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The institution of slavery in the American South of the antebellum period - Essay Example

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Slavery refers to a system in which people, known as slaves, are regarded as property. The slaves, who could either be captured or bought, lost their human rights and were on the contrary treated at the master’s discretion…
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The institution of slavery in the American South of the antebellum period
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"The institution of slavery in the American South of the antebellum period"

Download file to see previous pages The institution of slavery, as expressed by Zinn Howard in his book “A people’s history of the United States,” is a vividly visible element of the American history. The institution developed under the watch and possible support of the then governmental administrations and thrived over time. The extent of growth in the institution of slavery in the nineteenth century was evidenced by both increase in the number of slaves and the economic output of products due to efforts of slaves in the period. Zinn for example argues that the number of slaves swiftly grew from about half a million in the beginning of the antebellum period to about four million at the end of the period. Similarly, he notes that the level of output due to slavery’s labor input also increased from a yearly output of a “thousand tons of cotton” to a “million tones output” as was reported in the year 1860....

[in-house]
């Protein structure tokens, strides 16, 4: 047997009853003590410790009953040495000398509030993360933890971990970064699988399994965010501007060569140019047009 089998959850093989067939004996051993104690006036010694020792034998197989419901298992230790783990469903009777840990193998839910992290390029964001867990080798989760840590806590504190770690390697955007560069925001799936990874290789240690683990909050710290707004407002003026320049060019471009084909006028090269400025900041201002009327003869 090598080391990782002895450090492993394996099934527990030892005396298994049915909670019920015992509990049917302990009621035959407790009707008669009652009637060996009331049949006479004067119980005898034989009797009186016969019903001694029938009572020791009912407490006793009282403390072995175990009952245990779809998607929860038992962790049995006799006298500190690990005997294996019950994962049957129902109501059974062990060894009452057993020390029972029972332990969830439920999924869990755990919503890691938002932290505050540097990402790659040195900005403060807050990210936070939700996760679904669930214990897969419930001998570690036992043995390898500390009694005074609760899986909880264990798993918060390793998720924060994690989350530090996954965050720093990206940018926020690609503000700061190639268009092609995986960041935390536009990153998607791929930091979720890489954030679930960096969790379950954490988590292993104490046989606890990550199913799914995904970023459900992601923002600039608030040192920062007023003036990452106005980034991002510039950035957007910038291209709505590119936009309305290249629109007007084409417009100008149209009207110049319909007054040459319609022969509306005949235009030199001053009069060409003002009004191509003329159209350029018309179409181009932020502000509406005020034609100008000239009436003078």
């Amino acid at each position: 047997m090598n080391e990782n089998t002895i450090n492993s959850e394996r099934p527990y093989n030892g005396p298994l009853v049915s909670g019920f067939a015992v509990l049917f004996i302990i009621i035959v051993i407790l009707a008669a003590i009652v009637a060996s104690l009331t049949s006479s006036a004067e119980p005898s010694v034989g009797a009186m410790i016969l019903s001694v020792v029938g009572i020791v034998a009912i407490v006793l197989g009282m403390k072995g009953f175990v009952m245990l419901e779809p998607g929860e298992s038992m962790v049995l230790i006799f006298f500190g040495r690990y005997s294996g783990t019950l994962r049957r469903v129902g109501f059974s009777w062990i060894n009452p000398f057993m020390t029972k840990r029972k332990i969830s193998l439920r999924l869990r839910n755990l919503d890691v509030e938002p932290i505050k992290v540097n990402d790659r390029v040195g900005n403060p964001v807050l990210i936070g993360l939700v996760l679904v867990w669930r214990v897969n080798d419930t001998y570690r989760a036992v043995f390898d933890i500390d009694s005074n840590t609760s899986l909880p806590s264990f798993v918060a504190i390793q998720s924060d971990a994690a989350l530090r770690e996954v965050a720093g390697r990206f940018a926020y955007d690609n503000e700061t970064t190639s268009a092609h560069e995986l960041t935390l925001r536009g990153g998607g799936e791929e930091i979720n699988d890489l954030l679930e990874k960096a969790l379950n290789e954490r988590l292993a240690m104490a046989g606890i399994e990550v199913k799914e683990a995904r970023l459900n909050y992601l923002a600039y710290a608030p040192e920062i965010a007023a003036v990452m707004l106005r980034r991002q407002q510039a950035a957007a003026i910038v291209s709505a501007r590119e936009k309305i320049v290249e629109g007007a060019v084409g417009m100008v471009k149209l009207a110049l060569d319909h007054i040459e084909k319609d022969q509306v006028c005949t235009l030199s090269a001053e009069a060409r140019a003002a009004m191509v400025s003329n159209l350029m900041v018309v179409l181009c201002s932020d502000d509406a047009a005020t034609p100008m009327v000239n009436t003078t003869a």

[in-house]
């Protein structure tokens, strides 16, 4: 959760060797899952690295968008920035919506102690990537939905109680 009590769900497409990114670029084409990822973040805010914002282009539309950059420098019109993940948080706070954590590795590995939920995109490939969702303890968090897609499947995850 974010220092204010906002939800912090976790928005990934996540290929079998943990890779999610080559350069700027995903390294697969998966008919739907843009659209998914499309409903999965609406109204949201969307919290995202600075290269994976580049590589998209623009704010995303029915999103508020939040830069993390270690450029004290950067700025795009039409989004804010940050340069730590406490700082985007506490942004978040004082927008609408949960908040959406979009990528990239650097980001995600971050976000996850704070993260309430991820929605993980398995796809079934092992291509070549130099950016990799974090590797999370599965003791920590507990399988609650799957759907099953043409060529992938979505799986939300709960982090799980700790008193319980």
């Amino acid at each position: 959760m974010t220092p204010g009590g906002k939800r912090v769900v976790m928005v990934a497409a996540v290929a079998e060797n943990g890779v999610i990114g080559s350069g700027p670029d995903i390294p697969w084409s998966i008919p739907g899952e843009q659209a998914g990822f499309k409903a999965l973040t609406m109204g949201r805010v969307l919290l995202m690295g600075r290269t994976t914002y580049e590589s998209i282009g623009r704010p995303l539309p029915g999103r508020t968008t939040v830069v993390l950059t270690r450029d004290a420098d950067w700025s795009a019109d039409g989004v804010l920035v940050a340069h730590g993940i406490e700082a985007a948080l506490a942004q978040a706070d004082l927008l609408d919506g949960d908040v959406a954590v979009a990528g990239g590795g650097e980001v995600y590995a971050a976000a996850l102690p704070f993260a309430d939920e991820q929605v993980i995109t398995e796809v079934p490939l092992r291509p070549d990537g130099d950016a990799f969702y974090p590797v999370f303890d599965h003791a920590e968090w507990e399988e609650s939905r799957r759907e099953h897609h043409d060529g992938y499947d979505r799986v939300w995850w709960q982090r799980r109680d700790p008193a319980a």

This is because once an individual entered the institution as a slave, he, or she was subjected to be at the owner’s choice location. The owner would for example order for presence of slaves at a particular farm and the slaves would have no alternative but to be there. Similarly, the slaves would work at the owners’ schedules without any right to complain (Zinn, p. 1). At the same time, the laws that could have protected the slave’s interest were undermined. The syndicated institutions that involved management and ownership of the slaves ensured that slavery was practiced without interference of provisions of the law. As a result, any legal requirements that intended to protect the rights and freedom of the slaves at the time were disregarded, subjecting the slaves to torture and suffering. Though the slaves had moments of merry, it was not due to happiness in their lives but an avenue for rejuvenating their hopes in suffering. They for example sang songs of joy amidst physical abuse such as beatings and being chained. The hostile environment to which the slaves were subjected even led to some deaths as were reported between the years 1850 and 1855. The transactional network that could sell a slave away from family members and friends infringed the slaves’ right and freedom of association. This meant a psychological pain of losing friends or relatives with little hope of ever seeing them again or knowing what their fate would be. Such was the pain that one Abream Scriven and his family and friends had to go through when he was sold off by his master in the year 1858 (Zinn, p. 1). Though the slaves seemed to cope with the slavery in a docile, submissive, and helpless attitude that was ...Download file to see next pagesRead More
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